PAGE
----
Prince Charles to take over as head of the Commonwealth after Queen Elizabeth II
While the role is not hereditary and can be rotated among the Commonwealth leaders, the queen had said it was her ‘sincere wish’ that Charles will succeed her.
Leaders of the Commonwealth of Nations formally announced on Friday that Prince Charles will take over as the head of the organisation after his mother, Queen Elizabeth II.
In an official statement issued after a “retreat” hosted by the queen at Windsor Castle on Friday, the leaders said, “We recognise the role of the Queen in championing the Commonwealth and its peoples. The next head of the Commonwealth shall be his Royal Highness Prince Charles, the Prince of Wales,” The Guardian reported.
While the role is not hereditary and can be rotated among the 53 Commonwealth leaders, the queen, who turns 92 on Saturday, said at the opening ceremony of the Commonwealth Heads of Government Meeting during the week that it was her “sincere wish” that the 69-year-old Prince Charles succeeds her, BBC reported.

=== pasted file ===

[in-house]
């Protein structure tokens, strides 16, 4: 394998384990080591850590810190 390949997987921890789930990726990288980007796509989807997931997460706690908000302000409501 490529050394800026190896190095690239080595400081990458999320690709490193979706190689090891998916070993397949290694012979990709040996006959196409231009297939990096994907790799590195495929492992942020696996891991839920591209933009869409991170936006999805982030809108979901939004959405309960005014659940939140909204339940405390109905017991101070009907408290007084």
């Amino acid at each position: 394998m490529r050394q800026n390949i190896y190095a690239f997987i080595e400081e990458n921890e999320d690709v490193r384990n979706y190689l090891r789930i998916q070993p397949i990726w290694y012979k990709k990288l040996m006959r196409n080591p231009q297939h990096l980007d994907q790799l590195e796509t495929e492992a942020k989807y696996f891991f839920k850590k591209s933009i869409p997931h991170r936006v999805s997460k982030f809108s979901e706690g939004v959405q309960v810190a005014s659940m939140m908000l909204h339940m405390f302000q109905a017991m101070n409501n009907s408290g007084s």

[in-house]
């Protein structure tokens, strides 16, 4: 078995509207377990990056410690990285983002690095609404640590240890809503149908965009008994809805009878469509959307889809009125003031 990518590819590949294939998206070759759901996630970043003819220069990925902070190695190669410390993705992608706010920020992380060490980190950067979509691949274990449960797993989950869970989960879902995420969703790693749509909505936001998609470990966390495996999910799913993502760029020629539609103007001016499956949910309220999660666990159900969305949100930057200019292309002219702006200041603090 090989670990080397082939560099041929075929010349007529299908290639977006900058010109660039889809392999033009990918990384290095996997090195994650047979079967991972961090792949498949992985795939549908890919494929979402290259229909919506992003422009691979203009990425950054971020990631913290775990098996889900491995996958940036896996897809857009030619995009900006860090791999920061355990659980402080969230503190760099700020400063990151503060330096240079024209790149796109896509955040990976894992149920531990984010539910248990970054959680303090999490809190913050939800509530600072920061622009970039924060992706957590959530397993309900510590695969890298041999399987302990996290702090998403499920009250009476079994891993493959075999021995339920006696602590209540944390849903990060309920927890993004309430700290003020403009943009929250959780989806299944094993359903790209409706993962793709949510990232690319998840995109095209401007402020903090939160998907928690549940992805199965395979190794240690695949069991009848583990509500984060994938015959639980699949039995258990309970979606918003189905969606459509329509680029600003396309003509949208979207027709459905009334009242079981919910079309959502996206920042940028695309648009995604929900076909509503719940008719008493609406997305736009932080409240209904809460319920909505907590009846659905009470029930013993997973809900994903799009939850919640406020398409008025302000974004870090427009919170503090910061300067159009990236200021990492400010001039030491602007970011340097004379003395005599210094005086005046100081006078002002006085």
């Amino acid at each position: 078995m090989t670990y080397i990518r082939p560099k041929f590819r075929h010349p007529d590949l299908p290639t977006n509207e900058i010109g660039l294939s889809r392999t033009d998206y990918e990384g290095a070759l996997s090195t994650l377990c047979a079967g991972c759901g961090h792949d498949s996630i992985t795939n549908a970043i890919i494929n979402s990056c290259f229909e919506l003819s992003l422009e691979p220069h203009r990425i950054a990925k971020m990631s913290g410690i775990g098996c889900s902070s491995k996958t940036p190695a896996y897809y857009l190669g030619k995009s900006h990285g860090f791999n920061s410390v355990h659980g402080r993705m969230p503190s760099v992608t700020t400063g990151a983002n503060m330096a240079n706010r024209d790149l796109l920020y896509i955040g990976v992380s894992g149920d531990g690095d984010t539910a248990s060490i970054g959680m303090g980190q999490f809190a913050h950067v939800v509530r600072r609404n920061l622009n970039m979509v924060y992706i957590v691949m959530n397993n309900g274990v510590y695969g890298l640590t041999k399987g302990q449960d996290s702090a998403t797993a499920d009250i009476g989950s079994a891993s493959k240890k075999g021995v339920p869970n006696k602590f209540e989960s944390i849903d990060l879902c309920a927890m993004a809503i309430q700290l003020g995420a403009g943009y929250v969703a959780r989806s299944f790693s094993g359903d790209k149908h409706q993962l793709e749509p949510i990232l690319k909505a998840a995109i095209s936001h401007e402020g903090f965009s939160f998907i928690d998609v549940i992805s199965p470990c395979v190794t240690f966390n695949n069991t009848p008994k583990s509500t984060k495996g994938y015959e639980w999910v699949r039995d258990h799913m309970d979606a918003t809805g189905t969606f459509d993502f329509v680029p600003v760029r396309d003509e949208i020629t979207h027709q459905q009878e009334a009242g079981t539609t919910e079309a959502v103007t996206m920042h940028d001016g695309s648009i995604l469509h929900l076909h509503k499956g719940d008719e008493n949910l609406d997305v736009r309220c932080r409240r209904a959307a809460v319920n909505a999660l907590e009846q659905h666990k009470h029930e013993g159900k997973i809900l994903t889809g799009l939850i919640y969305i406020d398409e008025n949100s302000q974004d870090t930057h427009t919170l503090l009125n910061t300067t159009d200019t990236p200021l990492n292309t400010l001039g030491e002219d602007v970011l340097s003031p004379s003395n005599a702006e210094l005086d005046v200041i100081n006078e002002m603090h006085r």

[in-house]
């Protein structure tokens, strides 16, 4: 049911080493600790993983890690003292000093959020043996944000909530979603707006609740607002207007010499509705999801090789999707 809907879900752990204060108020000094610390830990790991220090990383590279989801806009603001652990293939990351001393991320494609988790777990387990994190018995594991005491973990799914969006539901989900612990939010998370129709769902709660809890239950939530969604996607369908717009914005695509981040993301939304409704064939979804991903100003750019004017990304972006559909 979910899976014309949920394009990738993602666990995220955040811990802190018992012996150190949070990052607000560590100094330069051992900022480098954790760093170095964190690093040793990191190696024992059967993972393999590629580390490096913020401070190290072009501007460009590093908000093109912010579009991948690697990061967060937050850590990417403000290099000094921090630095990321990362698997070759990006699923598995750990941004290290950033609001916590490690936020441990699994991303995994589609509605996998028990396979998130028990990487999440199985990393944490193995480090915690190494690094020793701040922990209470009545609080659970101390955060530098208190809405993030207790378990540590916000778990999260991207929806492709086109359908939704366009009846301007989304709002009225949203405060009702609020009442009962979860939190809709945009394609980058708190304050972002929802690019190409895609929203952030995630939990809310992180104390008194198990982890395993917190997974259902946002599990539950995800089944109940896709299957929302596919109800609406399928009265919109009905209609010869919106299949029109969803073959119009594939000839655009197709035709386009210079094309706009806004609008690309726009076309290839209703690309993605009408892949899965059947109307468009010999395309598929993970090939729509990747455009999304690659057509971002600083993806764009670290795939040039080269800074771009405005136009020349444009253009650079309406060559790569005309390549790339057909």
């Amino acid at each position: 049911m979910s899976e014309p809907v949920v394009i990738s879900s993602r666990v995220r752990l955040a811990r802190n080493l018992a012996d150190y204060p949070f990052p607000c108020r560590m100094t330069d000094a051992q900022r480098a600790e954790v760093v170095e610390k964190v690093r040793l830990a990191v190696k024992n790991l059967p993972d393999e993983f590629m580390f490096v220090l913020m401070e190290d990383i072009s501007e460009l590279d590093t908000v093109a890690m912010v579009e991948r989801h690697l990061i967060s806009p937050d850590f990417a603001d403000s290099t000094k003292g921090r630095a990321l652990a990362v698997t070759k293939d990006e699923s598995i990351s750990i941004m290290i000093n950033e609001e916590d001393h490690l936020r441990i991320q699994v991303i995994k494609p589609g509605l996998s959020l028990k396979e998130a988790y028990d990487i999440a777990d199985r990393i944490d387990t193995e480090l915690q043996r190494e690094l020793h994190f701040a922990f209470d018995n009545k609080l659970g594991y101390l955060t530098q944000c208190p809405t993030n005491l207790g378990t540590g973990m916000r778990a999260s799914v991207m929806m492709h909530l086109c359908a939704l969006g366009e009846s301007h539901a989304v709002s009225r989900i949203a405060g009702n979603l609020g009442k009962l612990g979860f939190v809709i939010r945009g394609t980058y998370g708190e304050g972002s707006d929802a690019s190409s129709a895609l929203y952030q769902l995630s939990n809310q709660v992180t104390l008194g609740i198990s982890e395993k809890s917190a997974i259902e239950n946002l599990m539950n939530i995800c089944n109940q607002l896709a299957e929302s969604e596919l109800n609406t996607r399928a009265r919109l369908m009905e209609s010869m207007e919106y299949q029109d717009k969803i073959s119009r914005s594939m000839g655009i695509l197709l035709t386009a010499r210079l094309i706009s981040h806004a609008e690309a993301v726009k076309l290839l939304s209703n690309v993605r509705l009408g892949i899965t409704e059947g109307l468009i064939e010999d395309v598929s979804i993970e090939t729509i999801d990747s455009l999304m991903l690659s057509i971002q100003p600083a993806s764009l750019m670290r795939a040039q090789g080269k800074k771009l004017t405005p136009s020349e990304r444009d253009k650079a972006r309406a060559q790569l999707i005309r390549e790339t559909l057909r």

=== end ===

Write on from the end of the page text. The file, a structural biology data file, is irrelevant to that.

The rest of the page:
“It is my sincere wish that the Commonwealth will continue to offer stability and continuity for future generations, and will decide that one day the Prince of Wales should carry on the important work started by my father in 1949,” the queen said. Prince Charles is the queen’s eldest son and heir to the throne.
At a news conference after the summit ended, British Prime Minister Theresa May praised the queen for her “vision and duty” in developing the Commonwealth from eight members to 53, and said it was only “fitting” that Prince Charles would succeed her as he too has supported the Commonwealth “for more than four decades”. May said the decision of the leaders was unanimous.
On Thursday, Canadian Prime Minister Justin Trudeau also said he “very much” agreed with the queen, The Washington Post reported.
While the role is largely symbolic, the leader is meant to unify the 53 member states and ensure trade and international cooperation. The head of the Commonwealth also regularly visits member states.